Salut !

If you were wondering, well yes I am French, that said, let’s step inside this blog post.

One of my tasks here is to do some testing, more precisely testing websites.

Currently I’m using Selenium, but I’ve also used Jmeter.

The first one is mainly used to test each part of a website, for example, making sure that when clicking on a button the correct action is performed; whereas Jmeter is used inter alia to test the number of connections a website can handle.

In this tutorial we will focus on Jmeter as the title suggests it.

Steps to go through

1. Use Jmeter on Windows

1.1 Download and install Apache Jmeter

You can do this here.

This is the console you should obtain :


1.2 Create a test

Loads of websites and videos explain how to create a test with Jmeter, starting from the Apache Jmeter documentation, that’s why my post is about remotly executing it.

To see the limit of connections :

  • Go to the Thread group by clicking on thread_group and change the number of users
  • Launch the test by clicking on play_button
  • Go to Aggregate Graph and look if there’s any error in the chart
  • Repeat the process

2. Launch the test remotely

What we did was testing multiple connections from one computer, but it can be interesting to simulate the case of having several users creating multiple connections.

In order to do this we use AWS instances, we will have a master and a slave but you can create as much slaves as you like.

2.1 Create a master

You can follow the steps of my previous post but in step 2 select a Ubuntu server AMI, and  you don’t need to install Elastic Search.

We faced a problem when using Windows due to connection problems, so we advise you to use Linux which is easier to configure.

Now check that you can connect to your instance via command line and install Jmeter by opening a terminal and type :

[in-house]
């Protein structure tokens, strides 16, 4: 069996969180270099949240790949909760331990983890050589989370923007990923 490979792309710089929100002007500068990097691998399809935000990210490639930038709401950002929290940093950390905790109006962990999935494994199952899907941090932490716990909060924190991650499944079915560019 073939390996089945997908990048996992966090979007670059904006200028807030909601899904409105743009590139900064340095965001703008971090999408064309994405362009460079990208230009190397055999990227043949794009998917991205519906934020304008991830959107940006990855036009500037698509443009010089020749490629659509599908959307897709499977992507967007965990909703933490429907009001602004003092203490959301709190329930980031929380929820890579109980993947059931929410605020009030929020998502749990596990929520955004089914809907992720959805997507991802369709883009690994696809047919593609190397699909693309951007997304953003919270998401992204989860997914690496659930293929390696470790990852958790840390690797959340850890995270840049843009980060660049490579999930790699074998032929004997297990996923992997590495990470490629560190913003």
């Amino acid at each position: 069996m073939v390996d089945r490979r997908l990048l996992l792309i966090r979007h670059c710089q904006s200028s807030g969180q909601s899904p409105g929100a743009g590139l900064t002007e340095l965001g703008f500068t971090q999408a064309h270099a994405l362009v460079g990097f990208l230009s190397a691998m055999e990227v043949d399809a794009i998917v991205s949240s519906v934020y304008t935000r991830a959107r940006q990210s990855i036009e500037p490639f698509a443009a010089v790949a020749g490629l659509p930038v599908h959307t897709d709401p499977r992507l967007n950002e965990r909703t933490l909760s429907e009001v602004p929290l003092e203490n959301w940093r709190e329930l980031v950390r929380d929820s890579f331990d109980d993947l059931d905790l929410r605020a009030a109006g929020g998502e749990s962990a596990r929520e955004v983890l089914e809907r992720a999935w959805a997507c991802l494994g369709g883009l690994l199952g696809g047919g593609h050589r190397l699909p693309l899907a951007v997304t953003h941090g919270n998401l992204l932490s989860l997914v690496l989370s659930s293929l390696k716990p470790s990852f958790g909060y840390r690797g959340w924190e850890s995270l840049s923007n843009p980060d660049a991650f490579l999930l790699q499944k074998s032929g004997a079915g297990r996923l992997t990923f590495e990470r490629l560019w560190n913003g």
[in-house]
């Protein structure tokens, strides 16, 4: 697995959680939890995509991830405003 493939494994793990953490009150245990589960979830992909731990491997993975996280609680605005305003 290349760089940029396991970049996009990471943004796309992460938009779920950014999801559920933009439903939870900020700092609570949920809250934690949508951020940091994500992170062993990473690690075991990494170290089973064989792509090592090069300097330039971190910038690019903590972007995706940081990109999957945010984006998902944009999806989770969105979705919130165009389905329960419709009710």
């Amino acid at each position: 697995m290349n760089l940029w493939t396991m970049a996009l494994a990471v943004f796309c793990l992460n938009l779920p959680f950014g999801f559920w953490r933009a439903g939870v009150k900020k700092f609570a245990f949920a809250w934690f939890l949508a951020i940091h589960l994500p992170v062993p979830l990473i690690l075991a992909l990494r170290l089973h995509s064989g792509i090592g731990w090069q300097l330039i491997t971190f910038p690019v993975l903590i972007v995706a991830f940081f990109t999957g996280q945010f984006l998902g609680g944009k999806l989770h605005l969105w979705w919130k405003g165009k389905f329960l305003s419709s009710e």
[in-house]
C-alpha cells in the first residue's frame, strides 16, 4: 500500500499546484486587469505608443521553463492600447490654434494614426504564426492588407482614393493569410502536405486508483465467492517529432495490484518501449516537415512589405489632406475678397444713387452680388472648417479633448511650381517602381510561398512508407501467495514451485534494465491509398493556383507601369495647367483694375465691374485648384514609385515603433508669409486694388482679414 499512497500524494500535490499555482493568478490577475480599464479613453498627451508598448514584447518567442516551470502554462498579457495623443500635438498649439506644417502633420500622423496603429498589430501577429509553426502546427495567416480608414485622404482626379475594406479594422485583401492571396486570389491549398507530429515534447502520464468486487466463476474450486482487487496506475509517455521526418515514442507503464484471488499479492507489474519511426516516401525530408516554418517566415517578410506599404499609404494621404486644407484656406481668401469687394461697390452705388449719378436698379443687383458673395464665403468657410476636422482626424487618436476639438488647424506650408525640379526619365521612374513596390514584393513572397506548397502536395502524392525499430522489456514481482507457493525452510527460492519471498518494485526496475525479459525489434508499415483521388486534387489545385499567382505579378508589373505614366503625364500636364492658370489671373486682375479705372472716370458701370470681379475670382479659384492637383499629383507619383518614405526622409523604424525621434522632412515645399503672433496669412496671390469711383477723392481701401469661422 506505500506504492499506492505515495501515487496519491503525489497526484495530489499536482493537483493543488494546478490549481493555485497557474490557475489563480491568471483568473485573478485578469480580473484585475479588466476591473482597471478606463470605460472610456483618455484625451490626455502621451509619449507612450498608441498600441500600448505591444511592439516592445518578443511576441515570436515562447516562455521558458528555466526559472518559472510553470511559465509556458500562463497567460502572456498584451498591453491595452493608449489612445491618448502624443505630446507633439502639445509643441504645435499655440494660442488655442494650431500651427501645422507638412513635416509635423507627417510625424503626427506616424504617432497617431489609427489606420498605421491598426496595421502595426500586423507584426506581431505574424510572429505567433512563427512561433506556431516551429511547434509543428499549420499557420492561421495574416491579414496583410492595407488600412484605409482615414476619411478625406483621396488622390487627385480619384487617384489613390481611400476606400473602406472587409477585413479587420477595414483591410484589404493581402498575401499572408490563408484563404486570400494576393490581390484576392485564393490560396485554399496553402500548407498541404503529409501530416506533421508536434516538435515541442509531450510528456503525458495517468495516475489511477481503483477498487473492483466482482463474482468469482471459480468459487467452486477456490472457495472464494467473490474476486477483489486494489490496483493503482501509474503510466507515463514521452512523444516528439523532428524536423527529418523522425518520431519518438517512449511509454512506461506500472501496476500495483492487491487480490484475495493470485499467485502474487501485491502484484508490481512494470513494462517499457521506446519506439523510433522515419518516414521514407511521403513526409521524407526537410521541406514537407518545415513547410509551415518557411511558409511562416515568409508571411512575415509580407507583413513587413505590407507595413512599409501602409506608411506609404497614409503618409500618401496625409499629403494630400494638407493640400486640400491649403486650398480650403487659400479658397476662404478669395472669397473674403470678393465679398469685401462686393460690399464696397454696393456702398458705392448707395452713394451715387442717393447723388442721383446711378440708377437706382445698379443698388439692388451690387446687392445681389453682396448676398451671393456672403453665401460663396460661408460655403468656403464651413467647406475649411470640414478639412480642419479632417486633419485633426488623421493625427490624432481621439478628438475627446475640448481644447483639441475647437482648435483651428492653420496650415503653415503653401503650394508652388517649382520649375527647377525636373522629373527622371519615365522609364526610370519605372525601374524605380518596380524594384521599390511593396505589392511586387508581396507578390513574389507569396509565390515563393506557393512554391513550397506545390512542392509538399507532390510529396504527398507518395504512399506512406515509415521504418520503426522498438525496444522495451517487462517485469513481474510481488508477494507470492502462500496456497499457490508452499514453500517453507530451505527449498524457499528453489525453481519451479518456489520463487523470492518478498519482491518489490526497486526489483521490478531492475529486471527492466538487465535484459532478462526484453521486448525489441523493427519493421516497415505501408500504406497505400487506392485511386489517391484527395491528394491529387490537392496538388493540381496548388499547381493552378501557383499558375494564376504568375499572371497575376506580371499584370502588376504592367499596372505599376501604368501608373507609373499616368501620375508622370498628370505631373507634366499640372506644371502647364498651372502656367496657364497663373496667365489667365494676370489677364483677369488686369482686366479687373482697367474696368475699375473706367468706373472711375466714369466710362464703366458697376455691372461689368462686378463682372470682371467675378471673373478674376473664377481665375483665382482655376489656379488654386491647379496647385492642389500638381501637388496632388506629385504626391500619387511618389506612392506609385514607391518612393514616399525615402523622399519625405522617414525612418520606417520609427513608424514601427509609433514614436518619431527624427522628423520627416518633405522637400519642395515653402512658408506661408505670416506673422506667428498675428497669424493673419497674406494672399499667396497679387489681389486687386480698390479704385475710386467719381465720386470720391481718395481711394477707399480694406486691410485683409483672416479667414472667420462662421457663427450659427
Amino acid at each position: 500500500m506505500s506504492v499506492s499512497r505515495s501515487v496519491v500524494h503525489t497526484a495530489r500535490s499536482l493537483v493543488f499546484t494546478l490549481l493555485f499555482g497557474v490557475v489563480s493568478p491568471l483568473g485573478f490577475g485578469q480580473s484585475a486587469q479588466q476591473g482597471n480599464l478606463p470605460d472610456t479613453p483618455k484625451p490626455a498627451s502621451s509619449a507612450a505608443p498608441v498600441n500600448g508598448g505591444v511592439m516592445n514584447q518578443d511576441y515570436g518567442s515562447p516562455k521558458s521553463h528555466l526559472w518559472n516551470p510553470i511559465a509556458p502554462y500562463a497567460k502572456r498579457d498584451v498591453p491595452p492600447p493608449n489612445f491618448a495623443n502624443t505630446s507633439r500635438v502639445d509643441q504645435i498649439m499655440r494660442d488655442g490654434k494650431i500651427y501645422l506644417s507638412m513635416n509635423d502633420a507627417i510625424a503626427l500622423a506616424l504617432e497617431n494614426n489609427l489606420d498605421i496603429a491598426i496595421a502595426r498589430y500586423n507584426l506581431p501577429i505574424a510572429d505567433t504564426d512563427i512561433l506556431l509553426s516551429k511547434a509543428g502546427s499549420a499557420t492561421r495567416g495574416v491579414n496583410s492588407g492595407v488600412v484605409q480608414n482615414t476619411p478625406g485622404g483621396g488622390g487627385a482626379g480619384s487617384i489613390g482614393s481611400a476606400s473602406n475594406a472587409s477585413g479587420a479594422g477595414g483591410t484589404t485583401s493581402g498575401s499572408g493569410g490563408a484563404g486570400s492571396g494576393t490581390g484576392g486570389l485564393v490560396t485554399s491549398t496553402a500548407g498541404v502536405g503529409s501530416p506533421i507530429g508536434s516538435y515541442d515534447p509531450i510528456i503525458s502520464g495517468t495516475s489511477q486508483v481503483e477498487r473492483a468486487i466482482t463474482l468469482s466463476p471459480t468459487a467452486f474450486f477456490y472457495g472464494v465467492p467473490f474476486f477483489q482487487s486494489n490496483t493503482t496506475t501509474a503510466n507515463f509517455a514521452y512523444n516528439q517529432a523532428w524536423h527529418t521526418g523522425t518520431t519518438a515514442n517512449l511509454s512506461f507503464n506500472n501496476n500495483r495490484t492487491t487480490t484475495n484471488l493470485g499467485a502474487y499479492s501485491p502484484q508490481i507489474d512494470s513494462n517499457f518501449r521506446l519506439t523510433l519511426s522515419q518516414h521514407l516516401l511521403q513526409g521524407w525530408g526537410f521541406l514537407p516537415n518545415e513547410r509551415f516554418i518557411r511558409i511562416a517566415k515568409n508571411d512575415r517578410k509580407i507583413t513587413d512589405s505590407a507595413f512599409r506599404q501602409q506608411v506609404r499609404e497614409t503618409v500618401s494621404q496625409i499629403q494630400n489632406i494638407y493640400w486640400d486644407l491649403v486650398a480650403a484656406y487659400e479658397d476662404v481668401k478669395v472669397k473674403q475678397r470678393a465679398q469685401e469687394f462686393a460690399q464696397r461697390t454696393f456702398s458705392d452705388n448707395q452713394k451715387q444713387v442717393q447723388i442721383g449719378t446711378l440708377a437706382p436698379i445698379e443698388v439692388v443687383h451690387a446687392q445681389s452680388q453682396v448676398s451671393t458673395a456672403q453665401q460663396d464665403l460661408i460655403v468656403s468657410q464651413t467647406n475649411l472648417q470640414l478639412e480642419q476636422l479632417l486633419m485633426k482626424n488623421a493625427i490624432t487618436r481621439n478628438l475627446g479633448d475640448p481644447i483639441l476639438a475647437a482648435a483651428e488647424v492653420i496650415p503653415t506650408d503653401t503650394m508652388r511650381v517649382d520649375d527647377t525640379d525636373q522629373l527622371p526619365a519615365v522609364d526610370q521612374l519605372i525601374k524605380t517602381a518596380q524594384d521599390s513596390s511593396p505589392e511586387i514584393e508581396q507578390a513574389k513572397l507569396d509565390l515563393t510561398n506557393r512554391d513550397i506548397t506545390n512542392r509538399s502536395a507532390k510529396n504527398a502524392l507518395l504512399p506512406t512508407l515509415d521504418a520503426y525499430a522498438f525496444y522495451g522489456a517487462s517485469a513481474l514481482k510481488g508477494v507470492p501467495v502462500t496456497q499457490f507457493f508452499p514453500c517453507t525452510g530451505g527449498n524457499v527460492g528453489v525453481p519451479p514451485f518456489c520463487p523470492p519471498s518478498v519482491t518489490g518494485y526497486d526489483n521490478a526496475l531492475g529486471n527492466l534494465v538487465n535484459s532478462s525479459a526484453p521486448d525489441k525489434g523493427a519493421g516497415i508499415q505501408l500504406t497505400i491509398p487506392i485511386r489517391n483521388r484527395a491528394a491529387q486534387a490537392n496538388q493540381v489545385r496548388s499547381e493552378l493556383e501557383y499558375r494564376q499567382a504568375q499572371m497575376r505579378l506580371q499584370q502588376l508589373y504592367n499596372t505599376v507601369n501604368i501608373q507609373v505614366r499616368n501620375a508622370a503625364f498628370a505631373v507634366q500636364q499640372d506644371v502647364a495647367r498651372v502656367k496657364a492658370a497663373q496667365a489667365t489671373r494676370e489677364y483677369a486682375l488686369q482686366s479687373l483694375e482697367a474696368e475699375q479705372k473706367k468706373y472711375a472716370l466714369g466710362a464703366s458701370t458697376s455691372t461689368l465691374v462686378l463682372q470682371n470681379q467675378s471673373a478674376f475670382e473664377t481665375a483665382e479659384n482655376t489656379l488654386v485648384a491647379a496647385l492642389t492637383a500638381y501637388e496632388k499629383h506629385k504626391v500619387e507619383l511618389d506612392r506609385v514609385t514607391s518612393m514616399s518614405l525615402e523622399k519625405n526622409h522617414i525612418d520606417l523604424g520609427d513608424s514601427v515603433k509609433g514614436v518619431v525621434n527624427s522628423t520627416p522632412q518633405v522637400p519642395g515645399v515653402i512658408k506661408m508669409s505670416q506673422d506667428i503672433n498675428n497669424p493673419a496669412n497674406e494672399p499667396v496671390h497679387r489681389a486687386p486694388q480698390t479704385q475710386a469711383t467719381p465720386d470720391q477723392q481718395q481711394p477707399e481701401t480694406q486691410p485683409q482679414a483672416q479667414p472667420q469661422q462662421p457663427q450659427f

sudo apt-get install jmeter

2.2 Export the test

In order to have  your test on this machine you will need to transfer it by using the scp command.

Step 1: Click on the Windows button, type firewall, open the first link, and create an outbound rule for all ports.

Step 2: Open a console 2 command line (if  you don’t already have it click here) , go into the directory which contains both your file you want to send and your key to connect to your instance.

Step 3: Type this command by replacing what’s in red by your informations without forgetting the colon at the end of the command :

 scp -i AWS_private_key your_file ubuntu@public_DNS:

2.3 Use a graphical interface

In order to use Jmeter with a graphical interface  like on Windows, you will need to use VNC like this.

You should then have a graphical interface of a linux machine

2.4 Create slaves

This instance will be the “master” one and the others the “slaves”.

You will then have to clone this instance into others like this :

Clone AWS

2.5 Configure the Jmeter configuration files of the master

On the master type these lines :

cd /usr/share/jmeter/bin/

Search for the remote_hosts line in the file and set it like this (without the hash at the beginning) :


2.6 Configure the Jmeter configuration files of the slave

cd /usr/share/jmeter/bin/

Search for the remote_hosts line in the file and set it like this (without the hash aswell) :

server_port=1099 jmeter-server

2.7 Launch remotely the test  on each slave from the master

Launch on the slave the Jmeter server by typing :


Launch on the master Jmeter by simply typing :


Now on the master click on remote_button which is the one that has two green triangles, it will then run the test on each slave.

In order to see the limit of connections, you can check again part 1.2 of this blog.

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